“A lot of our agriculture brothers and sisters in business have not been doing well,” Garrison said. “Milk and vegetables [have especially been hurt] because the eateries are shut down. They are not doing well at all, and we are hoping that our lemons and citrus are doing well. But then again, if the eateries are shut down, they are a big purchaser of Florida agriculture.”

Complicating matters has been foreign trade. While many local and state farmers are throwing away their crops because they are unable to sell them, produce is being purchased from foreign markets such as Mexico and Argentina. Such harsh competition is unfair to local farmers, and federal assistance will be much appreciated to help strike a proper balance, Garrison explained.

“We are going to remain optimistic and work hard every day with our lemons and our groves, and try to produce the best possible citrus that we can, and that is all we can do,” he said. “We wake up every morning and go to work to do the best we can. We hope to have a good harvest and market, and hopefully, by then, this virus will be over. That is all we can do: work and pray every morning, and that is the best we can do take it day by day.”

One major crop loss in Florida are with blueberries, with an estimated $50 million in losses, as reported by the Herald Tribune. These losses cut into high estimates made earlier during the season, as the Tribune reports: “At the beginning of the season, blueberry farmers expected to harvest 24 million pounds but will only harvest about 40%.”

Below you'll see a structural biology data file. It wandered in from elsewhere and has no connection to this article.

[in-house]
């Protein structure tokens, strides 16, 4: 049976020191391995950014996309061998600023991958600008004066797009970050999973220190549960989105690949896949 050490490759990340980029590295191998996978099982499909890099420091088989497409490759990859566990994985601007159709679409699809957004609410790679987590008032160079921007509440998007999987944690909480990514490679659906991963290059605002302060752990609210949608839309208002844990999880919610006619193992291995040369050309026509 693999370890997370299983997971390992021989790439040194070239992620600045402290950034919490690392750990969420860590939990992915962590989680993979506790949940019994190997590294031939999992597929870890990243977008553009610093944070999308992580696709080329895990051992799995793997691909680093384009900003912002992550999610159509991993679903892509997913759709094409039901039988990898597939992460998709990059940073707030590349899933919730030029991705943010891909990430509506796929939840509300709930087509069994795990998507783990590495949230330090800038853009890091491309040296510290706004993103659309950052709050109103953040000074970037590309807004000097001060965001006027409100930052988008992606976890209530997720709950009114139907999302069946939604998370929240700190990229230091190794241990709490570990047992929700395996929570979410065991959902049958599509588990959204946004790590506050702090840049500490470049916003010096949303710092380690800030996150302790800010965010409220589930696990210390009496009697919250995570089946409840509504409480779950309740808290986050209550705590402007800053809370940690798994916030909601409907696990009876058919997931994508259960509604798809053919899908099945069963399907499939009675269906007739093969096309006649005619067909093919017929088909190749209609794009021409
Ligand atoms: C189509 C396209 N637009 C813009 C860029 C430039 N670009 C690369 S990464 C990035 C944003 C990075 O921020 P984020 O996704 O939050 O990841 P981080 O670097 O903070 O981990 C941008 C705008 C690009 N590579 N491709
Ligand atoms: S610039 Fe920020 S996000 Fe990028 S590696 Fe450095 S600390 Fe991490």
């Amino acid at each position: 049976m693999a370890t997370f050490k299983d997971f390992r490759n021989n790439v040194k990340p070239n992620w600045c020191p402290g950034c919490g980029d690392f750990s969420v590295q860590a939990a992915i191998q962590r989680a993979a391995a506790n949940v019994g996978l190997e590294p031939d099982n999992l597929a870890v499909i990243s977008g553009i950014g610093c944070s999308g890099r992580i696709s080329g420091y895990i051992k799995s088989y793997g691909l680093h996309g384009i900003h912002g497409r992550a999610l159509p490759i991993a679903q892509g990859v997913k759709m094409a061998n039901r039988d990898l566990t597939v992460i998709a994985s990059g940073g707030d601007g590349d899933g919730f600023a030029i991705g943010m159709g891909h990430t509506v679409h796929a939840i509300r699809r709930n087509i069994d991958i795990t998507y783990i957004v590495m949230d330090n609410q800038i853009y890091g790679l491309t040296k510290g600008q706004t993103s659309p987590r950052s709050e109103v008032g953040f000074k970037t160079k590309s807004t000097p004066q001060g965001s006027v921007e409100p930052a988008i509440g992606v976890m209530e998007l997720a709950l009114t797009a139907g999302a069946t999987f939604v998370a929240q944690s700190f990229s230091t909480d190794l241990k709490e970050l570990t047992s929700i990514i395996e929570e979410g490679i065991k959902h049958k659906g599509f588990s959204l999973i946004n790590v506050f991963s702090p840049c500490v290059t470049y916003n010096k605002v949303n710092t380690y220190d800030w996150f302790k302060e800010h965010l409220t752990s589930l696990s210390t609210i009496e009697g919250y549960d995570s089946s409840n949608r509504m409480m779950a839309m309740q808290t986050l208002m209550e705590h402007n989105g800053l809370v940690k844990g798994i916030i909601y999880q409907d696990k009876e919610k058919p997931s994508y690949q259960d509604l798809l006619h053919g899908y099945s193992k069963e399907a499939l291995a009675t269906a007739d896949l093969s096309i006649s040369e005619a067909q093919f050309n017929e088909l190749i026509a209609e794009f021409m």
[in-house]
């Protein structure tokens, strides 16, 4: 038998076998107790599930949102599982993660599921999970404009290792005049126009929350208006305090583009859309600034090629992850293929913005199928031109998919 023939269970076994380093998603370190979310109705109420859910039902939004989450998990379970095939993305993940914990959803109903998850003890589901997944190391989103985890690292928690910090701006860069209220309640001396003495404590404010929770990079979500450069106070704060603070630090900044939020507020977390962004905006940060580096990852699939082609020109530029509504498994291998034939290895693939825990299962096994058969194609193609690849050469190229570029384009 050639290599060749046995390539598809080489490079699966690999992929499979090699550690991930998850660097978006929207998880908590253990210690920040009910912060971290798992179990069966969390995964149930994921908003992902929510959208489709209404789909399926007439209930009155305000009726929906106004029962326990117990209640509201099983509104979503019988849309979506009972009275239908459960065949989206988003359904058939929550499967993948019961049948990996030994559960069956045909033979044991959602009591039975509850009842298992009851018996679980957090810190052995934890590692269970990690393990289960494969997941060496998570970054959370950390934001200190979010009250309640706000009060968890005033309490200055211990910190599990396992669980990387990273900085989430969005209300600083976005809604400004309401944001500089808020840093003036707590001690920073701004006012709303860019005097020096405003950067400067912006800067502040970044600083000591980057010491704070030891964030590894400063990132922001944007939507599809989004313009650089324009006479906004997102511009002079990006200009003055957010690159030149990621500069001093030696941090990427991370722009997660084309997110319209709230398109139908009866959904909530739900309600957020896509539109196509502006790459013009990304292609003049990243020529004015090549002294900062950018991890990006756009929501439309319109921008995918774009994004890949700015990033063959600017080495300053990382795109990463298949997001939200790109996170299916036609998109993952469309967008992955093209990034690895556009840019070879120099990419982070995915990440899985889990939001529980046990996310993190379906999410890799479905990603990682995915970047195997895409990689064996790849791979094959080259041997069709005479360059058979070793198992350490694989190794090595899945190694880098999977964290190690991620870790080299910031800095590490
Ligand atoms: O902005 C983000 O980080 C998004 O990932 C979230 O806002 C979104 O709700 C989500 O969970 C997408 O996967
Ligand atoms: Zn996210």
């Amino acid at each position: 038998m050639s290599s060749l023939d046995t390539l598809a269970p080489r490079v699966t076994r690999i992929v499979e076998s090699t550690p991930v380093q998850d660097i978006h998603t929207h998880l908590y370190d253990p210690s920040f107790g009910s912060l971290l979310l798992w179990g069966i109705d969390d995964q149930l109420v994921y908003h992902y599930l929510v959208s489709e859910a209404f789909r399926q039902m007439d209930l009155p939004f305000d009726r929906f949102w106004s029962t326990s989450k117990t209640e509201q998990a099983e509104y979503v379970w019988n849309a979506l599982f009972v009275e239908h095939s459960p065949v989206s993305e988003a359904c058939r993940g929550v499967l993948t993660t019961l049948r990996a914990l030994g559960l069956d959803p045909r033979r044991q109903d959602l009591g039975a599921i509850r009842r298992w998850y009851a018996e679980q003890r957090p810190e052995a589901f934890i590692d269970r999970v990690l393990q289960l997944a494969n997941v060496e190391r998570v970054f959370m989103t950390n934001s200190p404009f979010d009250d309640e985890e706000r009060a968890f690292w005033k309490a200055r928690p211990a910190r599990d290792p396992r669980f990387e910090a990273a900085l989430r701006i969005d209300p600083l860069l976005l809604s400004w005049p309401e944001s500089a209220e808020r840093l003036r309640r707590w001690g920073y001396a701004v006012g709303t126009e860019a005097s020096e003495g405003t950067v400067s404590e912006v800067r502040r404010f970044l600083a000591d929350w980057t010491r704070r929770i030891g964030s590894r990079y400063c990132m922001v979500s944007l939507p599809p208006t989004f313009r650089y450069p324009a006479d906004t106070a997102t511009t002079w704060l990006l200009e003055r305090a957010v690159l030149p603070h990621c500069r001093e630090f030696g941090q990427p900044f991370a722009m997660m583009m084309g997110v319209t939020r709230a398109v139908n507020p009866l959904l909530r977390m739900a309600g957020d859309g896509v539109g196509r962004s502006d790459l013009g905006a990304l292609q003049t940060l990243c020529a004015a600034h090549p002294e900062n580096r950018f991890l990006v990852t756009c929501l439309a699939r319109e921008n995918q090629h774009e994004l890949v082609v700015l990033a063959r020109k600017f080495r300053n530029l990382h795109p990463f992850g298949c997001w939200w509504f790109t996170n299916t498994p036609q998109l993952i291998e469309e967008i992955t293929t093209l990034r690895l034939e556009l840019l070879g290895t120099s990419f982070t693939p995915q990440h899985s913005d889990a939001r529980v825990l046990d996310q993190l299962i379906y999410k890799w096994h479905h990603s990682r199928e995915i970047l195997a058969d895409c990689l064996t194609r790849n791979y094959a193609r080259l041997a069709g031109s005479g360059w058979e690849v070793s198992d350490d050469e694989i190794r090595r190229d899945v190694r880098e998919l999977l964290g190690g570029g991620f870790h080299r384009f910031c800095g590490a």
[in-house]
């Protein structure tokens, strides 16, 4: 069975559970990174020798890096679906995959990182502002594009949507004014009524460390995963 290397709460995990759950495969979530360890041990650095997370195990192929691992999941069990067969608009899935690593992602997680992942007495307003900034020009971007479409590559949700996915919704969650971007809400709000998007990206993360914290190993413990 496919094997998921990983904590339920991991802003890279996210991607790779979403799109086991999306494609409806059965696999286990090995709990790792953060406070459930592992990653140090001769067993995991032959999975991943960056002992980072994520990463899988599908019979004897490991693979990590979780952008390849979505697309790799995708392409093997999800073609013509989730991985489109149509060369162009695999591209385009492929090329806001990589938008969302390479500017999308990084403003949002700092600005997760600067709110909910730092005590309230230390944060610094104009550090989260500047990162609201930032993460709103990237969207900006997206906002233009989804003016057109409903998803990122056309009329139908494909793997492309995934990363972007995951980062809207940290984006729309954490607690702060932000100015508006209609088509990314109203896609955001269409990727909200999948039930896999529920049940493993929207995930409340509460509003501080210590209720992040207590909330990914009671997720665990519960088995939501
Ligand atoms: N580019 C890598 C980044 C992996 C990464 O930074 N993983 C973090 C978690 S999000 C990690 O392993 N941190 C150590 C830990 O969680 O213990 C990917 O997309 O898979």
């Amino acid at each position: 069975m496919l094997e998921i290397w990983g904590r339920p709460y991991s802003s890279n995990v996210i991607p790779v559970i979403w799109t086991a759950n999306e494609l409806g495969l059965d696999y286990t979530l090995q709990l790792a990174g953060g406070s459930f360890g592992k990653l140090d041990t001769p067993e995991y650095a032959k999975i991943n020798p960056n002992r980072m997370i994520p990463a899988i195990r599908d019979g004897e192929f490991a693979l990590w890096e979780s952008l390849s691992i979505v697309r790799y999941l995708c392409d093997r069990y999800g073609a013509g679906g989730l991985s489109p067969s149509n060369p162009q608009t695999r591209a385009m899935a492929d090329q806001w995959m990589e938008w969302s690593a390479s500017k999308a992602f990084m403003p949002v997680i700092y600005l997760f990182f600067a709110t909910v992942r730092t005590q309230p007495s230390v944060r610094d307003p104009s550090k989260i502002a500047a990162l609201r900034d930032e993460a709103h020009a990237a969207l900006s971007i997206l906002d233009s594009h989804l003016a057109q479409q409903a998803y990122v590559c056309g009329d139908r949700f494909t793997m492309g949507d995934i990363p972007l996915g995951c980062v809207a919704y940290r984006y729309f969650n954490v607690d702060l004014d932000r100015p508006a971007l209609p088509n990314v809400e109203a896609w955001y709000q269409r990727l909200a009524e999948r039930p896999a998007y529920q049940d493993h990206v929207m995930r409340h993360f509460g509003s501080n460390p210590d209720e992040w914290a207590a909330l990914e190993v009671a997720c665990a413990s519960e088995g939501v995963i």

Lora Donley, whose family owns a local blueberry farm and packing house, has seen how the outbreak has affected other farmers such as herself, but she has also seen the community come together to help pull themselves together.

“In spite of the virus, I am pretty impressed with how the community has come together to support each other through this really trying time,” Donley said. “Farming is difficult on its own, but when combined with the pandemic, it is worse. But the community has really come together. I am pretty pleased.”

The problems compounding blueberry farming partly involve the expensiveness of the fruit. As blueberries are more expensive, very few people can afford them, and less people are especially willing to buy them during a crisis such as the current outbreak, she explained.

However, through word of mouth and cooperation among the local community, locals have managed to pull through to help support local farms. She encourages other people to provide their own support by reading labels while purchasing groceries and to buy produce from locally grown farms.

“This pandemic may not happen next year, and we still have to be able to support our local farmers, so anyone who wants to spend the extra few dollars, spend it to support a local family that may live down the road from you,” she said.